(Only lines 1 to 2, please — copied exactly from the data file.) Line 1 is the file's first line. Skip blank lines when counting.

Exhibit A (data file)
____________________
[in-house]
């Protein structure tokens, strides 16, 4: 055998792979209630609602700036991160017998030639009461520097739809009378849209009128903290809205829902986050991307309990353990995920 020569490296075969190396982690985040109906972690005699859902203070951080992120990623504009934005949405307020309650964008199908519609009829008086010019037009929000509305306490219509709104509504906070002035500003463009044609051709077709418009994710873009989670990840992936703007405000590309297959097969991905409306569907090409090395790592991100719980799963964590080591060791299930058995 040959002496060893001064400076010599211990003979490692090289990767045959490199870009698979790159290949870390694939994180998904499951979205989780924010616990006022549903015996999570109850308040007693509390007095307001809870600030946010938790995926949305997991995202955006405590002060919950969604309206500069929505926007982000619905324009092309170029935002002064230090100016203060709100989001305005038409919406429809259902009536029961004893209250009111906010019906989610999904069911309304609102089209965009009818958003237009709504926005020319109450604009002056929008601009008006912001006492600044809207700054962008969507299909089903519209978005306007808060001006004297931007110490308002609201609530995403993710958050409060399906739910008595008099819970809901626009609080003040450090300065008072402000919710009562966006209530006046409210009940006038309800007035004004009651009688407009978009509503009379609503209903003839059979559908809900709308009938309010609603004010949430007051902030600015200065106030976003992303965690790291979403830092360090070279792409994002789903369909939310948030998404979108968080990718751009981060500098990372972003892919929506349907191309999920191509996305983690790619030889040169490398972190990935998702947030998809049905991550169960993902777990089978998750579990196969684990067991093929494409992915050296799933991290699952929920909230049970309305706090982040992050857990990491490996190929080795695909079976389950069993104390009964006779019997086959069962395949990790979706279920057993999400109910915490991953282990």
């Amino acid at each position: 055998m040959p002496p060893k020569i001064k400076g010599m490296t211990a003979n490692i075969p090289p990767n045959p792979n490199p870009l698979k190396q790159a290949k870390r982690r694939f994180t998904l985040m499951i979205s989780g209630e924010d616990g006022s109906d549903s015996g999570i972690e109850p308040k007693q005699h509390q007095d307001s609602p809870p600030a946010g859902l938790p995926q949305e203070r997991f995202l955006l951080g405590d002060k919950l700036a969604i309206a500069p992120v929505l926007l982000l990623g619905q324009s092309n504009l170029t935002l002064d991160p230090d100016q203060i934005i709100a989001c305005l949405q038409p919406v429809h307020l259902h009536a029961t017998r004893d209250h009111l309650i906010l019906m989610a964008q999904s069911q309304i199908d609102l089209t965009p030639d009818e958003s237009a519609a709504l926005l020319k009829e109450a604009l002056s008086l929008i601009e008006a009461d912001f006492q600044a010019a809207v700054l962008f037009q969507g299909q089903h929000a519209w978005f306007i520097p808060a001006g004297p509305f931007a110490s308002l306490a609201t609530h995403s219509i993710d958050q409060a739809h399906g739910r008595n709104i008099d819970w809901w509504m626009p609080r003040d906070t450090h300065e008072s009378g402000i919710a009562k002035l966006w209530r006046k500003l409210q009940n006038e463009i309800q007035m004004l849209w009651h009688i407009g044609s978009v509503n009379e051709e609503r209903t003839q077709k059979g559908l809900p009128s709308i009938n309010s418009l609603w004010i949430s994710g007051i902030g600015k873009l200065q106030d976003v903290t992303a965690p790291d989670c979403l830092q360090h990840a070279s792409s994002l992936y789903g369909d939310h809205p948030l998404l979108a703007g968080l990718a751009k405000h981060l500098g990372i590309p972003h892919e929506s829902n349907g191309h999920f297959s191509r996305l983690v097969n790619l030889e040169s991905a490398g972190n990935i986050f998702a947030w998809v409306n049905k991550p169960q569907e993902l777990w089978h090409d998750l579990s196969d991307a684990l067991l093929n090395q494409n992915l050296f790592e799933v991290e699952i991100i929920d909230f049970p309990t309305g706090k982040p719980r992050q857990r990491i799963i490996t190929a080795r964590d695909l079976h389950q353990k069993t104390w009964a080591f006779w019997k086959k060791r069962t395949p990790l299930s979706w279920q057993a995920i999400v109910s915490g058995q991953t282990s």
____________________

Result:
[in-house]
């Protein structure tokens, strides 16, 4: 055998792979209630609602700036991160017998030639009461520097739809009378849209009128903290809205829902986050991307309990353990995920 020569490296075969190396982690985040109906972690005699859902203070951080992120990623504009934005949405307020309650964008199908519609009829008086010019037009929000509305306490219509709104509504906070002035500003463009044609051709077709418009994710873009989670990840992936703007405000590309297959097969991905409306569907090409090395790592991100719980799963964590080591060791299930058995 040959002496060893001064400076010599211990003979490692090289990767045959490199870009698979790159290949870390694939994180998904499951979205989780924010616990006022549903015996999570109850308040007693509390007095307001809870600030946010938790995926949305997991995202955006405590002060919950969604309206500069929505926007982000619905324009092309170029935002002064230090100016203060709100989001305005038409919406429809259902009536029961004893209250009111906010019906989610999904069911309304609102089209965009009818958003237009709504926005020319109450604009002056929008601009008006912001006492600044809207700054962008969507299909089903519209978005306007808060001006004297931007110490308002609201609530995403993710958050409060399906739910008595008099819970809901626009609080003040450090300065008072402000919710009562966006209530006046409210009940006038309800007035004004009651009688407009978009509503009379609503209903003839059979559908809900709308009938309010609603004010949430007051902030600015200065106030976003992303965690790291979403830092360090070279792409994002789903369909939310948030998404979108968080990718751009981060500098990372972003892919929506349907191309999920191509996305983690790619030889040169490398972190990935998702947030998809049905991550169960993902777990089978998750579990196969684990067991093929494409992915050296799933991290699952929920909230049970309305706090982040992050857990990491490996190929080795695909079976389950069993104390009964006779019997086959069962395949990790979706279920057993999400109910915490991953282990």